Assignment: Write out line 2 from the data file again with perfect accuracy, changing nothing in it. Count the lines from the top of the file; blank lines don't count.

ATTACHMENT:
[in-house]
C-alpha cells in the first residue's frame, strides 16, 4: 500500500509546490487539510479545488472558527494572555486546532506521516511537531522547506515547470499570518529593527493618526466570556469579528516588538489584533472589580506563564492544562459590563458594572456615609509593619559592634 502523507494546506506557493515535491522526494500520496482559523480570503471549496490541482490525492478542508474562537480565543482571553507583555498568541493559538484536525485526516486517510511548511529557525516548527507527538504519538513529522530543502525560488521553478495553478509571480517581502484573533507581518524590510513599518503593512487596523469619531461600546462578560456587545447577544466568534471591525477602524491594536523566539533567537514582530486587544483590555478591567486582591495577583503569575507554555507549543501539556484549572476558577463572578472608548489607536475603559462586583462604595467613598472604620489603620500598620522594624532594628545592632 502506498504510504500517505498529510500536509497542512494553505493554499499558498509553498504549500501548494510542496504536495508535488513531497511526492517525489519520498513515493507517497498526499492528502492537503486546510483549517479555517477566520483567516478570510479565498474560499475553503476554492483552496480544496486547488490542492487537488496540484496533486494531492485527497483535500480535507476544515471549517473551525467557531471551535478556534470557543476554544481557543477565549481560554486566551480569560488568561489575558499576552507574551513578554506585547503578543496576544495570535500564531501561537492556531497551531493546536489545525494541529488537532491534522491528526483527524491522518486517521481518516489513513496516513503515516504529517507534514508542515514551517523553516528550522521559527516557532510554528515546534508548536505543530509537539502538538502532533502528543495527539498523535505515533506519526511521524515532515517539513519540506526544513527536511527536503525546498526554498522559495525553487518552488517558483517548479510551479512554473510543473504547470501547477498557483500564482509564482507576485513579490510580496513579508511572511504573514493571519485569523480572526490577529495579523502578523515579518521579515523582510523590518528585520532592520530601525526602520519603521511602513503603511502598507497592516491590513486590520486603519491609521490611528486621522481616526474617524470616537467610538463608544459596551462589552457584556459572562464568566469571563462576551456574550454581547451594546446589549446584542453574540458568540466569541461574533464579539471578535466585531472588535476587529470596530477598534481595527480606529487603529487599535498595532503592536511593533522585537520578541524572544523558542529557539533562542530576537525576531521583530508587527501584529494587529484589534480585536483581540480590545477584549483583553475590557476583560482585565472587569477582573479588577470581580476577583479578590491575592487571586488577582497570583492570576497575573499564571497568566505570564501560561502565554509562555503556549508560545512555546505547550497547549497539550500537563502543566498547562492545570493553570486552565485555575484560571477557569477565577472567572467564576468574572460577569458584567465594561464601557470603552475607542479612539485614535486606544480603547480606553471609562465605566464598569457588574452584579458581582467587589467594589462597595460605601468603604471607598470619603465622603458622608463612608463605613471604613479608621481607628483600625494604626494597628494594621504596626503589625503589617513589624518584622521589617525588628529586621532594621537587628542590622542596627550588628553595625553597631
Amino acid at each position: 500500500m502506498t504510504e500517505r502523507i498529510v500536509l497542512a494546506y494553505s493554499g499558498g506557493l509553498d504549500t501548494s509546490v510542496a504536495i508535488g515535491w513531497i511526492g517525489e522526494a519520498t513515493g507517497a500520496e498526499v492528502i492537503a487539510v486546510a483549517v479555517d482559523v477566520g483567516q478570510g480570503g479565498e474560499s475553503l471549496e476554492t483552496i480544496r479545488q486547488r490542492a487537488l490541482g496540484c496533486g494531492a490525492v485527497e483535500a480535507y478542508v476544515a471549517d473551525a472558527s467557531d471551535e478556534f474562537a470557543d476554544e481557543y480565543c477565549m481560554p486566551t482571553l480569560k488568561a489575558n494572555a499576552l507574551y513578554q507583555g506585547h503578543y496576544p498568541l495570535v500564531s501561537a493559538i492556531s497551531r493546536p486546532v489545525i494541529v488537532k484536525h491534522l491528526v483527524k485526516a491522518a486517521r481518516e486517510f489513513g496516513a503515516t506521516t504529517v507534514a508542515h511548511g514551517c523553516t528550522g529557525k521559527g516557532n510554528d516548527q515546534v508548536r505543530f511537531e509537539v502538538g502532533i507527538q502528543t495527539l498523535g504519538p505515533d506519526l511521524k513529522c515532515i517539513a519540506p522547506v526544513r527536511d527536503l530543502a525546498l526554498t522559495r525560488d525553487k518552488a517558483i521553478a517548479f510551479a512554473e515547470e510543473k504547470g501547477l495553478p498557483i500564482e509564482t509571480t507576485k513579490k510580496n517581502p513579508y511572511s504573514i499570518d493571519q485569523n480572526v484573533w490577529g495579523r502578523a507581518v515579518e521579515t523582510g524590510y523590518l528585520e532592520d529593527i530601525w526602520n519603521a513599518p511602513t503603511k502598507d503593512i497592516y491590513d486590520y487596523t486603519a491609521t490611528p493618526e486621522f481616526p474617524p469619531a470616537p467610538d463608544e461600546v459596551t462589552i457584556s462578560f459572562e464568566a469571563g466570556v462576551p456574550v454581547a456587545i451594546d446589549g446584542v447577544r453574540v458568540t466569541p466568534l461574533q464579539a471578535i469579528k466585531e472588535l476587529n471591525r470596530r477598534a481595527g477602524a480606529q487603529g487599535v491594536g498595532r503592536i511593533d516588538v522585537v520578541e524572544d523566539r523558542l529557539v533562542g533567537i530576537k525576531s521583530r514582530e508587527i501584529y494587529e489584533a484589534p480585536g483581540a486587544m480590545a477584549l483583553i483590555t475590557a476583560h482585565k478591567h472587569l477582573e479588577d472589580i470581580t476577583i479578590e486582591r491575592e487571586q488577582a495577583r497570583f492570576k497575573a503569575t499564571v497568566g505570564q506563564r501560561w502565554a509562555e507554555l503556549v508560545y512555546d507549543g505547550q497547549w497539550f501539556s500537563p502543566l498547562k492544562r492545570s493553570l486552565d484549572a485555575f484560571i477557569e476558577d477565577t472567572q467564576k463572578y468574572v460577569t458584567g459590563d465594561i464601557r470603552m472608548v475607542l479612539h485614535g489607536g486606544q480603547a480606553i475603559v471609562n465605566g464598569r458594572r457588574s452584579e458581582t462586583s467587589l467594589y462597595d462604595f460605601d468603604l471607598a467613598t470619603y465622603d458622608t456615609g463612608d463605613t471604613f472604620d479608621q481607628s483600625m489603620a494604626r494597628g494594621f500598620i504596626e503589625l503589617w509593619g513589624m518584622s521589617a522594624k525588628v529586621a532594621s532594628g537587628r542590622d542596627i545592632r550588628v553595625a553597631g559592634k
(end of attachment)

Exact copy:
C-alpha cells in the first residue's frame, strides 16, 4: 500500500509546490487539510479545488472558527494572555486546532506521516511537531522547506515547470499570518529593527493618526466570556469579528516588538489584533472589580506563564492544562459590563458594572456615609509593619559592634 502523507494546506506557493515535491522526494500520496482559523480570503471549496490541482490525492478542508474562537480565543482571553507583555498568541493559538484536525485526516486517510511548511529557525516548527507527538504519538513529522530543502525560488521553478495553478509571480517581502484573533507581518524590510513599518503593512487596523469619531461600546462578560456587545447577544466568534471591525477602524491594536523566539533567537514582530486587544483590555478591567486582591495577583503569575507554555507549543501539556484549572476558577463572578472608548489607536475603559462586583462604595467613598472604620489603620500598620522594624532594628545592632 502506498504510504500517505498529510500536509497542512494553505493554499499558498509553498504549500501548494510542496504536495508535488513531497511526492517525489519520498513515493507517497498526499492528502492537503486546510483549517479555517477566520483567516478570510479565498474560499475553503476554492483552496480544496486547488490542492487537488496540484496533486494531492485527497483535500480535507476544515471549517473551525467557531471551535478556534470557543476554544481557543477565549481560554486566551480569560488568561489575558499576552507574551513578554506585547503578543496576544495570535500564531501561537492556531497551531493546536489545525494541529488537532491534522491528526483527524491522518486517521481518516489513513496516513503515516504529517507534514508542515514551517523553516528550522521559527516557532510554528515546534508548536505543530509537539502538538502532533502528543495527539498523535505515533506519526511521524515532515517539513519540506526544513527536511527536503525546498526554498522559495525553487518552488517558483517548479510551479512554473510543473504547470501547477498557483500564482509564482507576485513579490510580496513579508511572511504573514493571519485569523480572526490577529495579523502578523515579518521579515523582510523590518528585520532592520530601525526602520519603521511602513503603511502598507497592516491590513486590520486603519491609521490611528486621522481616526474617524470616537467610538463608544459596551462589552457584556459572562464568566469571563462576551456574550454581547451594546446589549446584542453574540458568540466569541461574533464579539471578535466585531472588535476587529470596530477598534481595527480606529487603529487599535498595532503592536511593533522585537520578541524572544523558542529557539533562542530576537525576531521583530508587527501584529494587529484589534480585536483581540480590545477584549483583553475590557476583560482585565472587569477582573479588577470581580476577583479578590491575592487571586488577582497570583492570576497575573499564571497568566505570564501560561502565554509562555503556549508560545512555546505547550497547549497539550500537563502543566498547562492545570493553570486552565485555575484560571477557569477565577472567572467564576468574572460577569458584567465594561464601557470603552475607542479612539485614535486606544480603547480606553471609562465605566464598569457588574452584579458581582467587589467594589462597595460605601468603604471607598470619603465622603458622608463612608463605613471604613479608621481607628483600625494604626494597628494594621504596626503589625503589617513589624518584622521589617525588628529586621532594621537587628542590622542596627550588628553595625553597631